Cineworld has revealed plans to reopen screens in its biggest markets, including the UK, but said nothing about how it will staff cinemas after effectively axing up to 45,000 workers six months ago.
The world’s second-largest cinema operator temporarily laid off staff – almost 6,000 of them in the UK – last October as movie releases including the latest James Bond adventure were pushed back due to rising COVID-19 restrictions.
It used a statement to the City on Monday to confirm its Regal US operation was to operate again from next month – with its 127 cinemas in the UK due to follow in May.
The company also announced, ahead of full-year results due later this week, that it had agreed an exclusivity deal with Warner Bros.
But the update made no mention of the workforce it needs to operate the business of screening movies.
Staff in the UK had complained about a lack of engagement from the company in the run-up to losing their jobs or incomes in October.
Cineworld argued then that it had no choice but to shut down screens – given the lack of clarity over how long pandemic restrictions were likely to remain in place.
The cinema workers were offered redundancy or unpaid leave, according to campaigners who said that many of those who took the latter option had since been forced to leave in search of an income.
The Cineworld Action Group, which was created by staff before the closures, told Sky News on Tuesday that people who had taken redundancy were being barred from making a return for at least 12 months.
It further claimed that Cineworld had been forced to find new employees as too few staff remained to cover reopening.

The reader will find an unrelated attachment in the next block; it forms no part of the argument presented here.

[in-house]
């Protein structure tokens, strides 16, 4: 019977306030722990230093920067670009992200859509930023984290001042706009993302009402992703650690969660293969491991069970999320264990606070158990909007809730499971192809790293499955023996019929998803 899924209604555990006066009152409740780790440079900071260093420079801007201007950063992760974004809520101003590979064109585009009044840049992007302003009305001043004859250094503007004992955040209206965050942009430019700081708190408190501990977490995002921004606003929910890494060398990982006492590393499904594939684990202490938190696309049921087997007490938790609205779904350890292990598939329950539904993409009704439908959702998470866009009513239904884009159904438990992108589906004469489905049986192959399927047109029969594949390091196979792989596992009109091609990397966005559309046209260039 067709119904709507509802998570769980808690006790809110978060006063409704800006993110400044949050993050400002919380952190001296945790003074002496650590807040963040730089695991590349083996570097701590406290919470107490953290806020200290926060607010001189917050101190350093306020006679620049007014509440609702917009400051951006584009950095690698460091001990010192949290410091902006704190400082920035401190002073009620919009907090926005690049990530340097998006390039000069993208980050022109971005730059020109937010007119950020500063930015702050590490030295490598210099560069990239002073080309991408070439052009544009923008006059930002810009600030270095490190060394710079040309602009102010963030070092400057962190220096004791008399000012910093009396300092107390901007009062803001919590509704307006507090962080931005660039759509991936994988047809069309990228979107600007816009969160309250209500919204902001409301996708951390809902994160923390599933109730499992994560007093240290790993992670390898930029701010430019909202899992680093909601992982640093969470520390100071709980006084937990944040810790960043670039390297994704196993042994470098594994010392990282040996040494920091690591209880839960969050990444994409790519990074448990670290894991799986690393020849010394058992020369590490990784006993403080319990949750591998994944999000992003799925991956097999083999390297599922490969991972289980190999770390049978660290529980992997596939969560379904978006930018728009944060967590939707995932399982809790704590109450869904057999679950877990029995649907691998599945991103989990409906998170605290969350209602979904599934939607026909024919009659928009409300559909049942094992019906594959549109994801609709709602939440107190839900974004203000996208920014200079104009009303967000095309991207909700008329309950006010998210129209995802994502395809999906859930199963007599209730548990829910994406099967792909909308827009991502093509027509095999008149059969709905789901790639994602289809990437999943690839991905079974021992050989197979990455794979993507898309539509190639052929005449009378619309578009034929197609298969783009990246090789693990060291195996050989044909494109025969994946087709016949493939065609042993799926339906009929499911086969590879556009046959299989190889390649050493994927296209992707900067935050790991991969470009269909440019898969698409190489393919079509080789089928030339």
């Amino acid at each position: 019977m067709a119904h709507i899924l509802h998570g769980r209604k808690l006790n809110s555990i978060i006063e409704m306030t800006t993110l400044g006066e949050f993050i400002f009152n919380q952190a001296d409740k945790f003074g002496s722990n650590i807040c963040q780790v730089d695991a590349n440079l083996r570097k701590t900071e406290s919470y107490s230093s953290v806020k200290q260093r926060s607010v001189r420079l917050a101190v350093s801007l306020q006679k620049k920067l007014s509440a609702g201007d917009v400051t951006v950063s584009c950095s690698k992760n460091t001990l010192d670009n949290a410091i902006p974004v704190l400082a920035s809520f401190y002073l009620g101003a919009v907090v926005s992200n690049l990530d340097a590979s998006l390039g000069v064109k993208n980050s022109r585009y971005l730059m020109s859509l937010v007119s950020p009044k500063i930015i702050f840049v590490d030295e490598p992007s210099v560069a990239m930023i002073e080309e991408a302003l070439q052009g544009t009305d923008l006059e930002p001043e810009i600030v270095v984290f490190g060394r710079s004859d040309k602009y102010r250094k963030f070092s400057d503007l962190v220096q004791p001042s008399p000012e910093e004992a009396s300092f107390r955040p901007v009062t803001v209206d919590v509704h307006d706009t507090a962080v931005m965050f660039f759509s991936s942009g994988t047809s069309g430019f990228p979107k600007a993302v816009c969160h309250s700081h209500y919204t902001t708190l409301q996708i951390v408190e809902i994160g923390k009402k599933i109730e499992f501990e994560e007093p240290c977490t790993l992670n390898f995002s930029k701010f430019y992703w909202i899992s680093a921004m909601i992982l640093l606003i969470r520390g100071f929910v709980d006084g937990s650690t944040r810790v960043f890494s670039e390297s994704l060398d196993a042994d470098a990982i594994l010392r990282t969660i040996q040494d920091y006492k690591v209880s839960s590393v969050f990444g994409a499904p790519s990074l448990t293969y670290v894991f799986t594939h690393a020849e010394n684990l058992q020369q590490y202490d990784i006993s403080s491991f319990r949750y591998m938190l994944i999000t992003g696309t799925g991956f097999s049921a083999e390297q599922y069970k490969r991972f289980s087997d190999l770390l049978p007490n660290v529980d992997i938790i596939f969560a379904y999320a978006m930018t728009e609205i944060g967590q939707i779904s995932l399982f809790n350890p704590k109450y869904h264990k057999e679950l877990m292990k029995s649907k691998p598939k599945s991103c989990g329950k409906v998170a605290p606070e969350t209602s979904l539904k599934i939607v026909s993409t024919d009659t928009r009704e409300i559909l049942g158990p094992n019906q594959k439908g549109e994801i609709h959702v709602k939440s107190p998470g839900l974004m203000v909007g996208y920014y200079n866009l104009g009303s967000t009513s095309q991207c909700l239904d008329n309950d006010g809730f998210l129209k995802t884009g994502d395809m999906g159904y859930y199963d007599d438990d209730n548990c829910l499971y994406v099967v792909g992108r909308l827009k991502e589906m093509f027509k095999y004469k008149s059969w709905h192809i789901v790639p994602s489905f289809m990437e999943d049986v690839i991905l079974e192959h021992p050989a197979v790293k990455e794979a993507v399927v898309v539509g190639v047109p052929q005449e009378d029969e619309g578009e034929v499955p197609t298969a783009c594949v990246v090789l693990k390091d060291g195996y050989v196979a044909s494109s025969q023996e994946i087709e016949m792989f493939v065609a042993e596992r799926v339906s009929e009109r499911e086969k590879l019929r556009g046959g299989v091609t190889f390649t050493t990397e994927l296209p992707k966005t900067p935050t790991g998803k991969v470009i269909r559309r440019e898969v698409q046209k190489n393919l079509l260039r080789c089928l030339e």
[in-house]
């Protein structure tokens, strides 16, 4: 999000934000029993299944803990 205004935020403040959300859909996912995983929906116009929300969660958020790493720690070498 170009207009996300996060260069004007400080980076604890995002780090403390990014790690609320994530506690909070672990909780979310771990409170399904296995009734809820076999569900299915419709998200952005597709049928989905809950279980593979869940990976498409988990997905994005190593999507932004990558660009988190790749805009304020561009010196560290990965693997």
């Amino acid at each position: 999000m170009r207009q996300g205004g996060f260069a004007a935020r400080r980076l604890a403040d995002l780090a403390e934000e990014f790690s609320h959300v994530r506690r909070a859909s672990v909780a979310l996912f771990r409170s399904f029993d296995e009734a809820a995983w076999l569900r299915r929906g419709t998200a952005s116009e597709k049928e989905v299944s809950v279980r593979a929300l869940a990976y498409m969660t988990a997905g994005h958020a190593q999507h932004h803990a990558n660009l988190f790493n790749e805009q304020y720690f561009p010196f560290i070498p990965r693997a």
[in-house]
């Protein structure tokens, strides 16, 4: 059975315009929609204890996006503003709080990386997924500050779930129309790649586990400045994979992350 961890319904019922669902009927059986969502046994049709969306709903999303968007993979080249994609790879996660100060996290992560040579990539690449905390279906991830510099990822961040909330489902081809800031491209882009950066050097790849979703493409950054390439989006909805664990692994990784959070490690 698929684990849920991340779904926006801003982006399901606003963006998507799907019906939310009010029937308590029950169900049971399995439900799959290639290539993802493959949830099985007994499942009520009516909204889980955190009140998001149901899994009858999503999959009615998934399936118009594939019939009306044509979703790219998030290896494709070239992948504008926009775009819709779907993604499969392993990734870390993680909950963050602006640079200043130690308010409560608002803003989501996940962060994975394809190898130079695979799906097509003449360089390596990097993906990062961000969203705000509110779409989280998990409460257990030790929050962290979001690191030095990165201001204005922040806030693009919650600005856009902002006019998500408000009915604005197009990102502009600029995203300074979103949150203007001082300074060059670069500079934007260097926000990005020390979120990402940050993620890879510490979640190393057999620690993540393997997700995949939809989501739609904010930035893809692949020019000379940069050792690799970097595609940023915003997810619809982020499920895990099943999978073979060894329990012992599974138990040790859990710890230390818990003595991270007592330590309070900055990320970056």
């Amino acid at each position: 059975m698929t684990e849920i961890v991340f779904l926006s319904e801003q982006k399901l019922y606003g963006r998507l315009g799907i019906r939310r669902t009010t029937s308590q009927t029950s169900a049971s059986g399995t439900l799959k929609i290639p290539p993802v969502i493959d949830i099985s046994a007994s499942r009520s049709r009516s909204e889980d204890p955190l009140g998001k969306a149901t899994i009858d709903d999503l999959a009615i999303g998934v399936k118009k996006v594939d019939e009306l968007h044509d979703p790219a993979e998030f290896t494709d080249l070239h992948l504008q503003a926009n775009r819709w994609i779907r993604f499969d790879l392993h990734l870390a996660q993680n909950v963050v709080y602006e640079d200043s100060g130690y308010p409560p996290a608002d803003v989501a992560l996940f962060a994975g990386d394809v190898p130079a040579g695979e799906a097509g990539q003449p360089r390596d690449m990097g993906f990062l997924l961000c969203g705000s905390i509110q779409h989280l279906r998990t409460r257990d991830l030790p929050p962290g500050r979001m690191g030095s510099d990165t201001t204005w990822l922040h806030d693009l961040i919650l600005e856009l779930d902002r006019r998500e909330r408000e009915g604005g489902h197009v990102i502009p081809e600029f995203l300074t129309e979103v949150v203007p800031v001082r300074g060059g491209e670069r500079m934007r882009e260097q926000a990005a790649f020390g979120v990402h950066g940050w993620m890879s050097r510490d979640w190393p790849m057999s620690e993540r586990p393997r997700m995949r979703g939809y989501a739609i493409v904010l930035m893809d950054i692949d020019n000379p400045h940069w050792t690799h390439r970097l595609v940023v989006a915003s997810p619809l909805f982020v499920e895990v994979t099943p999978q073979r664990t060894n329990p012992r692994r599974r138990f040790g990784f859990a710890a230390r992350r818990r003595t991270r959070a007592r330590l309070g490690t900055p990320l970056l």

"Throughout the pandemic we have been treated with contempt by the company and there is much to be done to rebuild trust between the company and staff," the group said in a statement.
It demanded a safety-first approach, a living wage and union recognition for returning employees.
Sky News has contacted Cineworld for a response to the allegations – and on the employment status of cinema workers and any plans to rehire. It has also been asked to respond to the claims about former staff being barred.
Its results on Thursday are set to confirm a horror show of a year for 2020, with analysts firmly expecting Cineworld to slump into the red to the tune of around £1bn.
The company’s action to shore up its finances included seeking debt waivers, taxpayer support and securing a $750m (£552m) funding lifeline to ensure its survival.
Against that backdrop, shareholders approved earlier this year an executive bonus plan that could see chief executive Mooky Greidinger net £65m in three years’ time – subject to certain targets being met.
Cineworld shares, which opened 5% higher, were later trading more than 7% down on the day as investors digested the terms of the company’s deal with Warner Bros.
Susannah Streeter, senior investment and markets analyst at Hargreaves Lansdown, said of its performance: "Cineworld’s share price plunged 86% between February and October.
"But after it grabbed hold of fresh financial lifelines and vaccine rollouts lifted the curtain on a more positive picture, its share price has staged a comeback, rising by around 350% since its low.
"A swift recovery will be crucial given the company is saddled with high levels of debt but there are fears some movie fans may have got a little too comfortable watching releases from the comfort of their sofas, and might be slow to return to the big screen."